It was a kiss that made British television history.
Though only a peck on the forehead, the first kiss between two men on a mainstream soap opera provoked tabloid outrage and propelled actor Michael Cashman into the public spotlight as a gay rights campaigner.
More than 30 years later, the battle for LGBT+ equality has made giant strides in Britain. Still, the co-founder of the country’s leading LGBT+ rights group and a former European lawmaker has lost none of his campaigning zeal.
Speaking with the Thomson Reuters Foundation ahead of the publication of his autobiography “One of Them” on Thursday, the 69-year-old called on the Commonwealth to respect gay rights and for Britain to include them in post-Brexit trade deals.
“Politics is a bit like geology – with no pressure, there is no change,” Cashman said in an interview at his London riverside penthouse flat.
The actor’s groundbreaking portrayal of Colin Russell on the popular soap opera “EastEnders” brought the challenges faced by LGBT+ people in the 1980s – coming out, homophobia, an age of consent of 21 – into the living rooms of millions in Britain.
Along with vilification in the press, it also led to bricks thrown through his windows, and the outing of his partner, Paul Cottingham.
“The reportage was nasty … and so were the terms they used: ‘Yuppie poofters’ and ‘queer sex scenes,'” said Cashman, casually dressed in an open-necked blue shirt.
“Eastbenders” ran one tabloid headline, while another newspaper published the address of Cashman and Cottingham – who married in 2006 – leading to attacks on their home.
“The bricks through the window happened more than once,” said Cashman, noting that the British public, 11 million of whom regularly watched the show in the 1980s, was mostly supportive.
“But in a strange way it doesn’t diminish you; it strengthens you as you think, ‘these people cannot win,'” said Cashman, who served as a member of the European Parliament (MEP) from 1999 to 2104, championing LGBT+ rights.
Although Cashman has stepped down as an MEP, he remains active in Britain’s House of Lords after being made a life peer in 2014, as Baron Cashman of Limehouse in east London, where he was born in 1950.
He is pushing for change in countries where LGBT+ people face jail and discrimination – as in 34 of the 53 Commonwealth member states, mostly former British territories, that outlaw gay sex.
“I want agreements and strategies put in place (by the Commonwealth) that recognize the fact that criminalization inhibits the fight against AIDS and HIV,” he said.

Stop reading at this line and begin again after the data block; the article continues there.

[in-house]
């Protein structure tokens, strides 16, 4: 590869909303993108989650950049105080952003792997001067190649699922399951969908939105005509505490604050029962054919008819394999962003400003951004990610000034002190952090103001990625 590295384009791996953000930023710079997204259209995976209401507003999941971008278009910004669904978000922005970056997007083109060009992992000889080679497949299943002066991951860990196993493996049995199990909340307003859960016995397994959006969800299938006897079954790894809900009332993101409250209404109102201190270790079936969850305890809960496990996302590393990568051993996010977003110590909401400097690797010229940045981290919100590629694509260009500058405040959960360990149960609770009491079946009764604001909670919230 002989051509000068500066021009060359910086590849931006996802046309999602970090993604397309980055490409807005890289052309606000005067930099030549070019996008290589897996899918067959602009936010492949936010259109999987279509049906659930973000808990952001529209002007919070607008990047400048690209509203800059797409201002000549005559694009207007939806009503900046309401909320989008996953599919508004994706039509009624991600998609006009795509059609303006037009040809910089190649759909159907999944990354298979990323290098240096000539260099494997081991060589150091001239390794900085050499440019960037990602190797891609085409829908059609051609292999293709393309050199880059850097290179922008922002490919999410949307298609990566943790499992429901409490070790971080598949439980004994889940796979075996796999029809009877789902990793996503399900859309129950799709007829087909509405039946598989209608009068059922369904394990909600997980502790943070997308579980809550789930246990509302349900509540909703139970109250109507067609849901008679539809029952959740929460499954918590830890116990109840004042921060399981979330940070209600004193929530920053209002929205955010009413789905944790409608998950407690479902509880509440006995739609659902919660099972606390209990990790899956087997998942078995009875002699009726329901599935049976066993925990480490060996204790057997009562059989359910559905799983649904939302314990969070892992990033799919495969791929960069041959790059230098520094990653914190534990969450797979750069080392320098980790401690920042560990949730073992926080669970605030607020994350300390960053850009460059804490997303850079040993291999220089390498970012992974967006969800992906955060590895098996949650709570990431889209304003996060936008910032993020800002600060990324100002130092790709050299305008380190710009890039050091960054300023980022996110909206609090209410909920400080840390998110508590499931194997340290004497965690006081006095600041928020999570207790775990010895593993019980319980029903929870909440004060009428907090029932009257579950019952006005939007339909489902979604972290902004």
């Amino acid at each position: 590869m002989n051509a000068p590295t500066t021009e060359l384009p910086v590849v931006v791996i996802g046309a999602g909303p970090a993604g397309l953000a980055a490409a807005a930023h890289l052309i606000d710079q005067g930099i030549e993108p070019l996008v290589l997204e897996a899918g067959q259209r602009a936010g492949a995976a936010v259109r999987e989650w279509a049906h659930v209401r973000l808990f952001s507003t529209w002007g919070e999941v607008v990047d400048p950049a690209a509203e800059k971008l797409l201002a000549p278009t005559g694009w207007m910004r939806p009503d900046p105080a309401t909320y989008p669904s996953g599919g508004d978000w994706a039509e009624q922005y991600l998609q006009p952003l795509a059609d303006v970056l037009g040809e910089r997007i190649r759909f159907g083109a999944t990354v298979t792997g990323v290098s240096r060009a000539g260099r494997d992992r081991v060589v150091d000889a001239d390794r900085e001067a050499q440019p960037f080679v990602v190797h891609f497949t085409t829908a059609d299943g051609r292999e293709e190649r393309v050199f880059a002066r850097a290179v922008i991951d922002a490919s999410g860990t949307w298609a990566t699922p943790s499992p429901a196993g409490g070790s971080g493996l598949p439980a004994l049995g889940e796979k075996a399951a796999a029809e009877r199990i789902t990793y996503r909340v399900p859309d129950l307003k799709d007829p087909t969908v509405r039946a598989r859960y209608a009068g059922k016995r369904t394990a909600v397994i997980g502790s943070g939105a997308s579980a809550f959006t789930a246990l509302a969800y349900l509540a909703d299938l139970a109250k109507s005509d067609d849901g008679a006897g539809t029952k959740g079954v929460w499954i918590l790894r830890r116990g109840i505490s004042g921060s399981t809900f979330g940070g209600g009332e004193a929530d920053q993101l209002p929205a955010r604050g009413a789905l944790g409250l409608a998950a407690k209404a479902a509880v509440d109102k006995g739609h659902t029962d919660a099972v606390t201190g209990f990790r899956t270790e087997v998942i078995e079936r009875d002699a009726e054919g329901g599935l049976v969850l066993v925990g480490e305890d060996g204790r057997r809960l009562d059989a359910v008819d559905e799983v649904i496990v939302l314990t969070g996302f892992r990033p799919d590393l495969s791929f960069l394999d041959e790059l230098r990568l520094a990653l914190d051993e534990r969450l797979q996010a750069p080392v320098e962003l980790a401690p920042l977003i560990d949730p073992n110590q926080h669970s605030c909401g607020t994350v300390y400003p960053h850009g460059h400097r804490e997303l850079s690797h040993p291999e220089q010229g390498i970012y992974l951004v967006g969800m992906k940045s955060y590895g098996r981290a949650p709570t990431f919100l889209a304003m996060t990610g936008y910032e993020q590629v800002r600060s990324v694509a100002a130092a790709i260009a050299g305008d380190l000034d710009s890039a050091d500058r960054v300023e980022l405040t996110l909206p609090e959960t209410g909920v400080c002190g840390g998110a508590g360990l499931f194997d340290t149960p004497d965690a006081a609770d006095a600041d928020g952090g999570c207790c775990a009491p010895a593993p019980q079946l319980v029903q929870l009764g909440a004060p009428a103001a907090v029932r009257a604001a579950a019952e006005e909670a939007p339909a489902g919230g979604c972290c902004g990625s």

“There need to be protocols on non-discrimination on the grounds of difference. So that you can’t be evicted from your home (for being LGBT+), and you can’t be denied employment or access goods and services.
“(These are) all of the things that we have and take for granted,” he said.
Seven out of the nine countries that decriminalized gay sex in the past five years are Commonwealth countries, said a spokesman for the organization’s secretariat, which carries out its day-to-day work.
“There are positive developments in some other member states which we are monitoring in some cases, and in others, we are supporting the progression,” he said in emailed comments.
Cashman wants the British government to go further, and include human rights clauses in any new trade agreements post-Brexit.
“This is what the European Union tends to do with its trade agreements,” he said, suggesting Britain should follow suit.
As one of the first openly gay characters in a British soap, Cashman used his fame to campaign for equality.
His political awakening came with Section 28; a law passed in 1988 that banned local authorities from “promoting homosexuality.”
Cashman – who had always been out to friends and family -dashed from the set of “EastEnders” to attend marches and debate with politicians on television in protest at the law, which was eventually repealed in 2003.
The furor over Section 28 led to the founding in 1989 of Stonewall, now Britain’s leading LGBT+ rights organization, which was born on the balcony of Ian McKellen – Britain’s foremost Shakespearian actor and Cashman’s close friend.
Cashman now lives just 500 meters from the street where he grew up, when London’s East End was still a rough and often dangerous place. “One of Them” cites several occasions when Cashman, as a child, was sexually abused by strangers.
Now, fond memories crowd in, he said, recalling the night he picked up a hard copy of his autobiography, which stands as a love letter to his partner who died from a rare form of cancer in 2014.
“It was raining, and I had (the book) under my jacket, and I got to where we used to live, and I sobbed, and I sobbed and sobbed,” he said, emotion welling up even now.
“Because I re-imagined the five-year-old me scampering down that street – and I looked at the street sign, and I looked at my book, and I thought I could have never imagined this. Never.”
By Hugo Greenhalgh